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Old 03-28-2015, 08:39 PM
Jeff 506327 Jeff 506327 is offline
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Greetings,
I really love S&W and Colt revolvers made from about the end of the 19th century to about 1945. Today at a gun show in PA I picked up the S&W .38 spl. in the attached photo. The tag on the gun said "Model 1905 4th Change." The Seller seemed very honest and told me it was pre WW2. Can anyone tell me if it was at least made prior to 1945? Serial Number starts with S 952XXX. Any information would be of interest.
I'm here for the Smith, but the other gun in the pic I've had for a while and I was told was an 1910 era Colt Police Positive likely cut down prior to the introduction of the Detective Special and originally had bakelite grips S/N 278XX
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Old 03-28-2015, 08:50 PM
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Unfortunately the S&W is post WWII manufacture. Very few of these post war transitional M&Ps shipped in 1945, so it probably shipped after that. The "S" prefix in the SN denotes the updated (at that time) hammer block safety. A pre war 1905 4th change does not have the revised hammer block safety, and therefor does not have the "S" prefix to the SN. We call this M&P that you bought a "post war transitional" version because while it is post war, it has the S prefix, the older long action, one line address, etc. These post war trans M&Ps were made in the late 1940s only and are uncommon, esp as a snubnose. Also, the grips are incorrect, they are for a much earlier M&P, approx. 1912 to 1920 production.
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Old 03-28-2015, 09:24 PM
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Jim's answer is correct, except that a pre war Model 1905, 4th change, does have a safety hammer block, of the 2nd hammer block style. Post war S series serial numbers have the third style hammer block, designed during WW2 to replace the 2nd style, after a US Navy sailor dropped his loaded WW2 Victory Model on the deck of a ship and it discharged, fatally wounding him, because he had not cleaned the gun and it was full of cosomoline grease that jammed the hammer block from working correctly. Redesigned Victory Models with the third ( new ) hammer block were stamped with an "S" to signify the revision. Ed.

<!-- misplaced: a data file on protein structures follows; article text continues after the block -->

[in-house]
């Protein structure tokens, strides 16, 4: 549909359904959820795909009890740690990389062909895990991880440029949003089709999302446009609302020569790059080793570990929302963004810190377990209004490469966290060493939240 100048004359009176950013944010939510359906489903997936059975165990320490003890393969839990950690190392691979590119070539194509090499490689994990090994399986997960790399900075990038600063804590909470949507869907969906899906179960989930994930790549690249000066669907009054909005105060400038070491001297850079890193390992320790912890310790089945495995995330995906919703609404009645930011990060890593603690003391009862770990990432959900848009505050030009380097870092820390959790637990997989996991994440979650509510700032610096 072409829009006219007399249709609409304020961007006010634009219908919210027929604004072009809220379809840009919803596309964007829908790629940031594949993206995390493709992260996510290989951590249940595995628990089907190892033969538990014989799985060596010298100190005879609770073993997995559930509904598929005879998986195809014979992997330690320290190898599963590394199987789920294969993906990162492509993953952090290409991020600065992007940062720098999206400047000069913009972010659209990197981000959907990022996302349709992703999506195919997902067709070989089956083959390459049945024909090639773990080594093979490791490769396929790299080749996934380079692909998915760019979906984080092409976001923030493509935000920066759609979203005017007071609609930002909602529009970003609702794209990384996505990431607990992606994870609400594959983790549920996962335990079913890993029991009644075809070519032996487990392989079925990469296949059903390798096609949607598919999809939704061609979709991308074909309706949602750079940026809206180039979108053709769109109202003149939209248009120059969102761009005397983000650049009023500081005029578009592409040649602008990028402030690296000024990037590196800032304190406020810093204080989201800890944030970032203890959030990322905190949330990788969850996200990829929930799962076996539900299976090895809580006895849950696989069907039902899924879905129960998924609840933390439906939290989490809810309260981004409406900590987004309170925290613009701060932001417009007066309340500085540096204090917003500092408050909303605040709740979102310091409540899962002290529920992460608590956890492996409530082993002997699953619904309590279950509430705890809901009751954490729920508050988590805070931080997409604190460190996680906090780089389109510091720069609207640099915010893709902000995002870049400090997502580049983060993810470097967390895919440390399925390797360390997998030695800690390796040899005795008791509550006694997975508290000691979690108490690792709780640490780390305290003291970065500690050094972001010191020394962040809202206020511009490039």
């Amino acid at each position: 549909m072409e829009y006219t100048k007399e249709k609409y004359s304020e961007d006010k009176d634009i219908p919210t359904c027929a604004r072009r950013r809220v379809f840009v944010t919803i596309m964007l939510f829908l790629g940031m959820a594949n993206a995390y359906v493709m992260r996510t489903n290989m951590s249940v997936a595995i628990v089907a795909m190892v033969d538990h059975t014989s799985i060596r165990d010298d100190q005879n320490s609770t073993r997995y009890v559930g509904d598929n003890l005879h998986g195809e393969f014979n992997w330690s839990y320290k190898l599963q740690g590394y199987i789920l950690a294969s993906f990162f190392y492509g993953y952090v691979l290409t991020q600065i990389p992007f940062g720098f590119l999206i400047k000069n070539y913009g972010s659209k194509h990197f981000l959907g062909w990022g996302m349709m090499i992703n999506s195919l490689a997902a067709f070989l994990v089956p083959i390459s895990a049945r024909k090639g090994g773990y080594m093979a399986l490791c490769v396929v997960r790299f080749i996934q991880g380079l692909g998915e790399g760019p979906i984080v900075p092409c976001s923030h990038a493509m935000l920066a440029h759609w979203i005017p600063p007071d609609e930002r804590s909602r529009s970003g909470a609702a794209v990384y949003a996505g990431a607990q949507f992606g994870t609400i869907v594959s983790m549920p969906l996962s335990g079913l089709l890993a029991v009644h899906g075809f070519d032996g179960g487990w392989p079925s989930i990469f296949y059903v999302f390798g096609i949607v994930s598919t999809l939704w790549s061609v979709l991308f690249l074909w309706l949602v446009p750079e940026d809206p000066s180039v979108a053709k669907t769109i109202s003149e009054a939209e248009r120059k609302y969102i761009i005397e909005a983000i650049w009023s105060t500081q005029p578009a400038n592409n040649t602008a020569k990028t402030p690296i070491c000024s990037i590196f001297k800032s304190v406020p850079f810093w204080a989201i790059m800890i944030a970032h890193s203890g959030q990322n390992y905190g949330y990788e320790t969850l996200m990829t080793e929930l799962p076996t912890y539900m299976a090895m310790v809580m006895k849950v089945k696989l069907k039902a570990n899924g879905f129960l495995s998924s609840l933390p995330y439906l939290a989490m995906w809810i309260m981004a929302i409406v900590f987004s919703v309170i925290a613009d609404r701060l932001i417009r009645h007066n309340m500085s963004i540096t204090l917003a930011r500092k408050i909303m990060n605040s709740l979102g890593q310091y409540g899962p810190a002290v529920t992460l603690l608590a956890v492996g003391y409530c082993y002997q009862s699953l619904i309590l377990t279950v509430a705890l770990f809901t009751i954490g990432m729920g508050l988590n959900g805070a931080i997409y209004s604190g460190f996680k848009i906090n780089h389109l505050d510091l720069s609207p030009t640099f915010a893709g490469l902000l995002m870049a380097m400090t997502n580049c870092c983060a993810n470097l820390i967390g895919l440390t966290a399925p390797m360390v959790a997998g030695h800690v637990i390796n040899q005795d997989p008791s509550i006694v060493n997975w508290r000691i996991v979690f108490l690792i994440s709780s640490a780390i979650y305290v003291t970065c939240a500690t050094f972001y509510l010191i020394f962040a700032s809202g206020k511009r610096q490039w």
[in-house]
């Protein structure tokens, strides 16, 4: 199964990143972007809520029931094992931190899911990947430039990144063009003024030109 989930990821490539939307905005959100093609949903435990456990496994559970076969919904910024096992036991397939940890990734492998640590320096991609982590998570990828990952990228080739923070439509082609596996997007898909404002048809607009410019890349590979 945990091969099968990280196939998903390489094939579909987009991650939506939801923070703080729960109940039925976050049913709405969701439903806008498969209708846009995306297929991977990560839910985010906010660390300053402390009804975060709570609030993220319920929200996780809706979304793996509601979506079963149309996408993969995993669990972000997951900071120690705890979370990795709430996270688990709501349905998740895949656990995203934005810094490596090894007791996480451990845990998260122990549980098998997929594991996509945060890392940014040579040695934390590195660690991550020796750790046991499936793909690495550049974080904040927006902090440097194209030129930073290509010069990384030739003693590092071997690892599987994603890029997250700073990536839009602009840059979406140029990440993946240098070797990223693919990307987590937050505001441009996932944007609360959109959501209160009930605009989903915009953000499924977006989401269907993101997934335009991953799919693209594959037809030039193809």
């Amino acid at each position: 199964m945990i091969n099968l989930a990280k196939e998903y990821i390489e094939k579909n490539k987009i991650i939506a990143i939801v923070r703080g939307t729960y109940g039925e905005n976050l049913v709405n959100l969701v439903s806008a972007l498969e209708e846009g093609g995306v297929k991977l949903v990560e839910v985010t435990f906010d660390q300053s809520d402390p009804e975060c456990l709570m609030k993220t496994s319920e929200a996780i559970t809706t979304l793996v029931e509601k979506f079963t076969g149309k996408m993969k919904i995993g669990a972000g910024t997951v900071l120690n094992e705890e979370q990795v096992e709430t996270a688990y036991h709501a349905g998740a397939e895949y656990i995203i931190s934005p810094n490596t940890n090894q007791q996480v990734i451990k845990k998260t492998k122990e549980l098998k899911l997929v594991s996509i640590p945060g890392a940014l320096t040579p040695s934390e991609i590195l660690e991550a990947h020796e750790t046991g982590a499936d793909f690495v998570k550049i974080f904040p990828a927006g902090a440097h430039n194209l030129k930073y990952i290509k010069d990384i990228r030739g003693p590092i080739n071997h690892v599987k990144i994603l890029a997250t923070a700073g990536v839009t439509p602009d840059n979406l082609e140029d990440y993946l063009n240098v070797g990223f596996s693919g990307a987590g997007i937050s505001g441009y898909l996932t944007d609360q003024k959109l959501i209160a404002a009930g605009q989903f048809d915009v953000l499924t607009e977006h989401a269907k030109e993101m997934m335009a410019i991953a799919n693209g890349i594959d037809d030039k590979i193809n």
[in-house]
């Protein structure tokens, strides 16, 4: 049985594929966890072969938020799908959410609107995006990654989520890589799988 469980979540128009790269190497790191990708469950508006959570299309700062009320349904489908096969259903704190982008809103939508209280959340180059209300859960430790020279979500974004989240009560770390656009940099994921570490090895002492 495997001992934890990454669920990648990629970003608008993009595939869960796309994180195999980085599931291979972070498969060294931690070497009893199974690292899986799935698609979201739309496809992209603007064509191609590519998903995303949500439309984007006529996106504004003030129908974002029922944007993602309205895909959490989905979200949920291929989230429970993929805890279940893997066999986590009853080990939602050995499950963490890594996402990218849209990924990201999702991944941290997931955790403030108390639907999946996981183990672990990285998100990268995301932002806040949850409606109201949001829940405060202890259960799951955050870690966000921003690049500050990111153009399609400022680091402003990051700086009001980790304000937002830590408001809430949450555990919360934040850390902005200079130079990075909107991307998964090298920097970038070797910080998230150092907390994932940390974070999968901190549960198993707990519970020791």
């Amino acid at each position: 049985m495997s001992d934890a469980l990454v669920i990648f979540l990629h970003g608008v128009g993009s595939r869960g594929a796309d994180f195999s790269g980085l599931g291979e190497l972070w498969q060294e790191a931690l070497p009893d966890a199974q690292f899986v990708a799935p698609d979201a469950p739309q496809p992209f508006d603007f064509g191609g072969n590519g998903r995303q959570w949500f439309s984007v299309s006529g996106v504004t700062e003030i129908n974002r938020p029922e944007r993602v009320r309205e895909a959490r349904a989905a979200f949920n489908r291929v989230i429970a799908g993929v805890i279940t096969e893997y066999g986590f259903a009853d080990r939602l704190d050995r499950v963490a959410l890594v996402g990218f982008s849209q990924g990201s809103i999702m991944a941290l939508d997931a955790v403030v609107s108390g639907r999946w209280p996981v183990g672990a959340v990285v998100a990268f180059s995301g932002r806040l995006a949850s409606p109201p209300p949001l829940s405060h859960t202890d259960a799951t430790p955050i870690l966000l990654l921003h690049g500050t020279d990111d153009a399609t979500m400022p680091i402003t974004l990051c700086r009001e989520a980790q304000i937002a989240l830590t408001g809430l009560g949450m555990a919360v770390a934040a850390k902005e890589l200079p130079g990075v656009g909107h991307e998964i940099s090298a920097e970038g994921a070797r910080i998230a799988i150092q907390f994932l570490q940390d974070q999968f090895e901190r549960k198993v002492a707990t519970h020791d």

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Old 03-28-2015, 09:44 PM
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At least it came with nice Pre War Stocks!
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Old 03-28-2015, 10:24 PM
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Quote:
Originally Posted by Jeff 506327 View Post
Can anyone tell me if it was at least made prior to 1945? Serial Number starts with S 952XXX. Any information would be of interest.
As others have said, this is not a pre-1945 revolver. Yours most likely shipped from the factory in November, 1947. It is near the end of the S prefix revolvers; manufacture stopped in about the first quarter of 1948, at serial number S999999.

I have located several 2" examples in the S948xxx range and more in the S953xxx - S954xxx ranges. All of those so far reported had the square butt. Yours is round. Cool!
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Old 03-28-2015, 10:35 PM
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Does anyone have a photo of an honest-to-gosh pre-war 1905 M&P snubby? I'd just like to see how visually different it would be from the one I just purchased. Thanks!
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Old 03-28-2015, 10:40 PM
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If no one has said it yet...welcome to the Smith & Wesson Forum.
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Old 03-28-2015, 10:44 PM
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Welcome to the forum. Even if your gun is not a prewar snubnose, it is still a very desirable gun. It does have the improved postwar hammer safety block, but it also has the prewar long action that was retired in early 1948. That's why it and others like it but with longer barrels are sometimes called transitional models.

Those stocks in that condition are valuable in their own right. You can probably find some 1946-1948 round butt stocks that would fit your gun and make it a little more "chronologically consistent." The stocks on it now are, as noted, about a century old and in very nice shape. You may find a penciled serial number on the inside surface of the right cheek piece (as S&W referred to the stock panels). Let us know what it is and we can give you some basic info about the gun they were originally installed on.

Excellent score. I like the Colt, too.
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Old 03-28-2015, 10:50 PM
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I'm planning to retire the current grips or at least change them out for shooting. They are nice, checkering is still very crisp. The ones on the Colt I don't leave on for shooting either.
I'm also a WW2 reenactor hence my desire for firearms made on or before 1945.